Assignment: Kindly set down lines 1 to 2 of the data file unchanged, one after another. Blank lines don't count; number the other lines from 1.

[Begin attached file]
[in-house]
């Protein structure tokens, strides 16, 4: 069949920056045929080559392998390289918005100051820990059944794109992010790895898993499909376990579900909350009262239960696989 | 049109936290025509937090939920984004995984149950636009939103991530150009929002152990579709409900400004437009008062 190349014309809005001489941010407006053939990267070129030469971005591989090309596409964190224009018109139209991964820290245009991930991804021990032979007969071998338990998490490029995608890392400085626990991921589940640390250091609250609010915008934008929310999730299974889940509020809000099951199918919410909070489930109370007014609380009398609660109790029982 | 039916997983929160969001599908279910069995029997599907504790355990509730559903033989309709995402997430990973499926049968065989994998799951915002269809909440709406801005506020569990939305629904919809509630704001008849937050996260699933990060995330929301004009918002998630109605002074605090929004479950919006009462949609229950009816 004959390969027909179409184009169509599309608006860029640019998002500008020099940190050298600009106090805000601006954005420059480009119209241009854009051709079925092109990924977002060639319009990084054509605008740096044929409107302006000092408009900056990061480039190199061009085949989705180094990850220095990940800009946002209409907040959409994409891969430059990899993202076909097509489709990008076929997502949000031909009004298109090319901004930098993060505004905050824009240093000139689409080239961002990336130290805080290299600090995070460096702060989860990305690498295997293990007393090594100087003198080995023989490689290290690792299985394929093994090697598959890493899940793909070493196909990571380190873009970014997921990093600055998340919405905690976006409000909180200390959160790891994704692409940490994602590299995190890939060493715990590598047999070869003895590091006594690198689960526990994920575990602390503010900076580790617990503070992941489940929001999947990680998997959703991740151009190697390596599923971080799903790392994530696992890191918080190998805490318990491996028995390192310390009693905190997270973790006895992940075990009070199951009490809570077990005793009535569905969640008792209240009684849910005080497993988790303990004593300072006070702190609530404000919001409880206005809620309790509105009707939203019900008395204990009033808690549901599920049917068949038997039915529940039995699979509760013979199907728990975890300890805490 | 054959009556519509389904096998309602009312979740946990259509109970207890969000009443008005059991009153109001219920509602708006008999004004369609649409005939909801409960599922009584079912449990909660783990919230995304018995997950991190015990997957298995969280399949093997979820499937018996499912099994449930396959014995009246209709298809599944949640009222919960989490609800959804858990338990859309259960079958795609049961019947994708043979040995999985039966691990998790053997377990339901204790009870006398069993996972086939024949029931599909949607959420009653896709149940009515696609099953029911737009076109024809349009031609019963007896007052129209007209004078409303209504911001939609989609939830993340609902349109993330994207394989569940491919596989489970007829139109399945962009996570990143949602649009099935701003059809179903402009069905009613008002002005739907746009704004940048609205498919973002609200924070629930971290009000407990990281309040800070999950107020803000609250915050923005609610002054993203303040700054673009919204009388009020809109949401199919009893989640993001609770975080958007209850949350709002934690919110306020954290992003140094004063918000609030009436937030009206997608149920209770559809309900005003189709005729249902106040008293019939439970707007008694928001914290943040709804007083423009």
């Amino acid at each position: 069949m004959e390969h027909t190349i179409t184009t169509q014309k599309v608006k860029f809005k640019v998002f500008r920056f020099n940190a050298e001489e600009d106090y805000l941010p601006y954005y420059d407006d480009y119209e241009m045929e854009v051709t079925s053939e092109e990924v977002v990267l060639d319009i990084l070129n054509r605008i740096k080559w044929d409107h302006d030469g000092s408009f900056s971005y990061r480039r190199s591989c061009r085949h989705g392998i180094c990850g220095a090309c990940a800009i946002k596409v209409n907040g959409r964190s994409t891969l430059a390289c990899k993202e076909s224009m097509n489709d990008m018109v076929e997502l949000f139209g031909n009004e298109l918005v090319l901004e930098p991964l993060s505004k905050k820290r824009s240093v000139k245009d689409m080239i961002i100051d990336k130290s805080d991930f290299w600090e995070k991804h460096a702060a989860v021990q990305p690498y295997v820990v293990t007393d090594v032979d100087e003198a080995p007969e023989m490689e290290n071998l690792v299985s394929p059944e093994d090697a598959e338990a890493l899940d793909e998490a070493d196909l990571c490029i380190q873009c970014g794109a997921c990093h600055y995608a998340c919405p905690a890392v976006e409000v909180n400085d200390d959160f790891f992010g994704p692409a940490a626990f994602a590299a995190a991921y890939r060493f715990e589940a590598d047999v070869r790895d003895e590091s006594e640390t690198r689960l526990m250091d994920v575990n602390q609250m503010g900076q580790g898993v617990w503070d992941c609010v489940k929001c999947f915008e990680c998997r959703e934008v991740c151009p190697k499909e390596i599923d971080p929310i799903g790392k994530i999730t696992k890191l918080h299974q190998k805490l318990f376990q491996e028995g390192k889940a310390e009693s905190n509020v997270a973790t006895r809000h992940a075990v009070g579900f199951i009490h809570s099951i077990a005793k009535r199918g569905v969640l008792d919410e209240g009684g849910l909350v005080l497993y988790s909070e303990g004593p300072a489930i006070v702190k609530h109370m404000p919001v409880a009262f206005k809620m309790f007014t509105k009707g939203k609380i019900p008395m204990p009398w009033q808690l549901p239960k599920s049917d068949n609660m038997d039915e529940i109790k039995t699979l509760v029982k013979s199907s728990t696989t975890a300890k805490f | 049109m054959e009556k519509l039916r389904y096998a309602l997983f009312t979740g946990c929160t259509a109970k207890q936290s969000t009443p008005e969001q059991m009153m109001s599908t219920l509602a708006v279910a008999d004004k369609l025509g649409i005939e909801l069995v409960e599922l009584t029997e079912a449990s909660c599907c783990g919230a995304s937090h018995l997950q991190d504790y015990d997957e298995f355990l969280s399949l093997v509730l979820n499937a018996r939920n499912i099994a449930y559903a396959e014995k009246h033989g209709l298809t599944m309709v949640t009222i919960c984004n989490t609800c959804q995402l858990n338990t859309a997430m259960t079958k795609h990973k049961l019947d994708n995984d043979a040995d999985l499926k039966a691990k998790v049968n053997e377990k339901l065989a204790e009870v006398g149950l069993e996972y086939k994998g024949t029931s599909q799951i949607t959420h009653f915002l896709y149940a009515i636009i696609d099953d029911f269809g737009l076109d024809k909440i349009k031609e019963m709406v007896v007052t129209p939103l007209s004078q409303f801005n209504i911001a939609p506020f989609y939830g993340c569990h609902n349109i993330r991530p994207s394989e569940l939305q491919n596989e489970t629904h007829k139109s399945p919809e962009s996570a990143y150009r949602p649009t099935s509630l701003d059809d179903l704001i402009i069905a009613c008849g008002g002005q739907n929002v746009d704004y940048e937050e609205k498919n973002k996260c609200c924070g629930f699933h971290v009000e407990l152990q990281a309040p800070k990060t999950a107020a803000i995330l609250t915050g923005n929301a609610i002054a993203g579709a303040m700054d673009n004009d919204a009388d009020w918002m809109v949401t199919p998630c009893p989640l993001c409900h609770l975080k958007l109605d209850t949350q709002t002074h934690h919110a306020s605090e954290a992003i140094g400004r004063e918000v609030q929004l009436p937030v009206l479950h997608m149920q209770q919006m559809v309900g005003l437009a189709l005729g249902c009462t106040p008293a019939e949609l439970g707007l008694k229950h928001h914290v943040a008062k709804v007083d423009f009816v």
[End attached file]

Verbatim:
[in-house]
């Protein structure tokens, strides 16, 4: 069949920056045929080559392998390289918005100051820990059944794109992010790895898993499909376990579900909350009262239960696989 | 049109936290025509937090939920984004995984149950636009939103991530150009929002152990579709409900400004437009008062 190349014309809005001489941010407006053939990267070129030469971005591989090309596409964190224009018109139209991964820290245009991930991804021990032979007969071998338990998490490029995608890392400085626990991921589940640390250091609250609010915008934008929310999730299974889940509020809000099951199918919410909070489930109370007014609380009398609660109790029982 | 039916997983929160969001599908279910069995029997599907504790355990509730559903033989309709995402997430990973499926049968065989994998799951915002269809909440709406801005506020569990939305629904919809509630704001008849937050996260699933990060995330929301004009918002998630109605002074605090929004479950919006009462949609229950009816 004959390969027909179409184009169509599309608006860029640019998002500008020099940190050298600009106090805000601006954005420059480009119209241009854009051709079925092109990924977002060639319009990084054509605008740096044929409107302006000092408009900056990061480039190199061009085949989705180094990850220095990940800009946002209409907040959409994409891969430059990899993202076909097509489709990008076929997502949000031909009004298109090319901004930098993060505004905050824009240093000139689409080239961002990336130290805080290299600090995070460096702060989860990305690498295997293990007393090594100087003198080995023989490689290290690792299985394929093994090697598959890493899940793909070493196909990571380190873009970014997921990093600055998340919405905690976006409000909180200390959160790891994704692409940490994602590299995190890939060493715990590598047999070869003895590091006594690198689960526990994920575990602390503010900076580790617990503070992941489940929001999947990680998997959703991740151009190697390596599923971080799903790392994530696992890191918080190998805490318990491996028995390192310390009693905190997270973790006895992940075990009070199951009490809570077990005793009535569905969640008792209240009684849910005080497993988790303990004593300072006070702190609530404000919001409880206005809620309790509105009707939203019900008395204990009033808690549901599920049917068949038997039915529940039995699979509760013979199907728990975890300890805490 | 054959009556519509389904096998309602009312979740946990259509109970207890969000009443008005059991009153109001219920509602708006008999004004369609649409005939909801409960599922009584079912449990909660783990919230995304018995997950991190015990997957298995969280399949093997979820499937018996499912099994449930396959014995009246209709298809599944949640009222919960989490609800959804858990338990859309259960079958795609049961019947994708043979040995999985039966691990998790053997377990339901204790009870006398069993996972086939024949029931599909949607959420009653896709149940009515696609099953029911737009076109024809349009031609019963007896007052129209007209004078409303209504911001939609989609939830993340609902349109993330994207394989569940491919596989489970007829139109399945962009996570990143949602649009099935701003059809179903402009069905009613008002002005739907746009704004940048609205498919973002609200924070629930971290009000407990990281309040800070999950107020803000609250915050923005609610002054993203303040700054673009919204009388009020809109949401199919009893989640993001609770975080958007209850949350709002934690919110306020954290992003140094004063918000609030009436937030009206997608149920209770559809309900005003189709005729249902106040008293019939439970707007008694928001914290943040709804007083423009």